http://www.planetary.org/blogs/guest...ing-sites.html

    When you see an image from Mars do you ever contemplate what it took to bring it to you? You might imagine the feats of engineering that were required, but you may not have considered the lengthy process it took just to pick a place to land. For several years now, scientists from around the world have been gathering to discuss where we will send the next rover, Mars 2020. There have now been three formal landing site selection meetings, but even before those happen, individual scientists working on mission instrument teams have been devoting huge amounts of time to investigate the merits of the possible sites.

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    Wow - can you picture a helicopter flying around Mars. This might come true if NASA decides soon whether the aerial drone will accompany the agency’s rover 2020.

    https://spaceflightnow.com/2018/03/1...rs-2020-rover/

    Testing of a lightweight robotic helicopter designed to fly in the alien atmosphere of Mars has produced encouraging results in recent months, and NASA officials expect to decide soon whether the aerial drone will accompany the agency’s next rover to the red planet set for liftoff in 2020.

    Engineers at the Jet Propulsion Laboratory have worked on the helicopter design for several years, modifying principles used in drones that fly in Earth’s atmosphere for the more challenging conditions at Mars. The atmospheric pressure on Mars is less than 1 percent that of Earth, and the Martian gravity field is about three-eighths as strong as it is on Earth.

    Jim Watzin, director of NASA’s robotic Mars exploration program at the agency’s headquarters, said last month that an engineering model of the helicopter has completed 86 minutes of flying time in a test chamber configured to simulate the Martian atmosphere.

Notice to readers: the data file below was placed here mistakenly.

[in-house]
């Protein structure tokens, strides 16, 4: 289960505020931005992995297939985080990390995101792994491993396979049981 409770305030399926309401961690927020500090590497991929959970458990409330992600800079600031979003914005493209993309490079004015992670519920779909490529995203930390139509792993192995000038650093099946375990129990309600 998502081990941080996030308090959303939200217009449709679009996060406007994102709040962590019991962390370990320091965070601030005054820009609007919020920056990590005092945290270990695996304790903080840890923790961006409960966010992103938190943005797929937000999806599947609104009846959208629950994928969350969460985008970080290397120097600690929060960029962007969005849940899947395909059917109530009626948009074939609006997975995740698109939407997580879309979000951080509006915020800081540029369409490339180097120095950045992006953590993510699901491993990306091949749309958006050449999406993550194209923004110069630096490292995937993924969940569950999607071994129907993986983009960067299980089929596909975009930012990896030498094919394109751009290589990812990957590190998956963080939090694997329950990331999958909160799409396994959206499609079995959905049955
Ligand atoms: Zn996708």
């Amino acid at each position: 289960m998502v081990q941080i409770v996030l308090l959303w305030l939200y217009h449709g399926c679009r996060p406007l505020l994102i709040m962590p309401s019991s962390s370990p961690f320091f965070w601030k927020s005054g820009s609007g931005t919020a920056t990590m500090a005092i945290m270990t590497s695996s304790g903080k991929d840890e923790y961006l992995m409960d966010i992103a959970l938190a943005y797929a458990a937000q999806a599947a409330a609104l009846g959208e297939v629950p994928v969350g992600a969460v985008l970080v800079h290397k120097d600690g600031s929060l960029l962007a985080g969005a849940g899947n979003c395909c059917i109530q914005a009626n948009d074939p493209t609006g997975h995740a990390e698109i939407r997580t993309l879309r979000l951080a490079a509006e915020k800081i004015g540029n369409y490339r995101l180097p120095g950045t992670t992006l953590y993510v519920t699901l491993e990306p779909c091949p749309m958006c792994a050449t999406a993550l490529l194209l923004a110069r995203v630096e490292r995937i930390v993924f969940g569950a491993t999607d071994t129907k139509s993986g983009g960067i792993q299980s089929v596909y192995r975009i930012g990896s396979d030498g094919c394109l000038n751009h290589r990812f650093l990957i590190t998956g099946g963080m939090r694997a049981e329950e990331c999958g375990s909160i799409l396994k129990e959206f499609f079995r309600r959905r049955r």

“The system has been built, it’s been ground tested, and then we put it into a chamber that was backfilled at Mars atmosphere (conditions),” Watzin said Feb. 20 in a presentation to the Mars Exploration Program Analysis Group, a panel of scientists that assists NASA in planning Mars missions. “Some parts were removed from the helicopter to compensate for the 1g (gravity) field to get the proper relationship of mass and acceleration at Mars, and we did controlled takeoffs, slewing, translations, hovers and controlled landings in the chamber. We’ve done that multiple times.”

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    Quote Originally Posted by selvaarchi View Post
    Wow - can you picture a helicopter flying around Mars. This might come true if NASA decides soon whether the aerial drone will accompany the agency’s rover 2020.

    https://spaceflightnow.com/2018/03/1...rs-2020-rover/
    It is coming true

    http://www.marsdaily.com/reports/Mar...ssion_999.html

    NASA is sending a helicopter to Mars. The Mars Helicopter, a small, autonomous rotorcraft, will travel with the agency's Mars 2020 rover mission, currently scheduled to launch in July 2020, to demonstrate the viability and potential of heavier-than-air vehicles on the Red Planet.

    "NASA has a proud history of firsts," said NASA Administrator Jim Bridenstine. "The idea of a helicopter flying the skies of another planet is thrilling. The Mars Helicopter holds much promise for our future science, discovery, and exploration missions to Mars." U.S. Rep. John Culberson of Texas echoed Bridenstine's appreciation of the impact of American firsts on the future of exploration and discovery.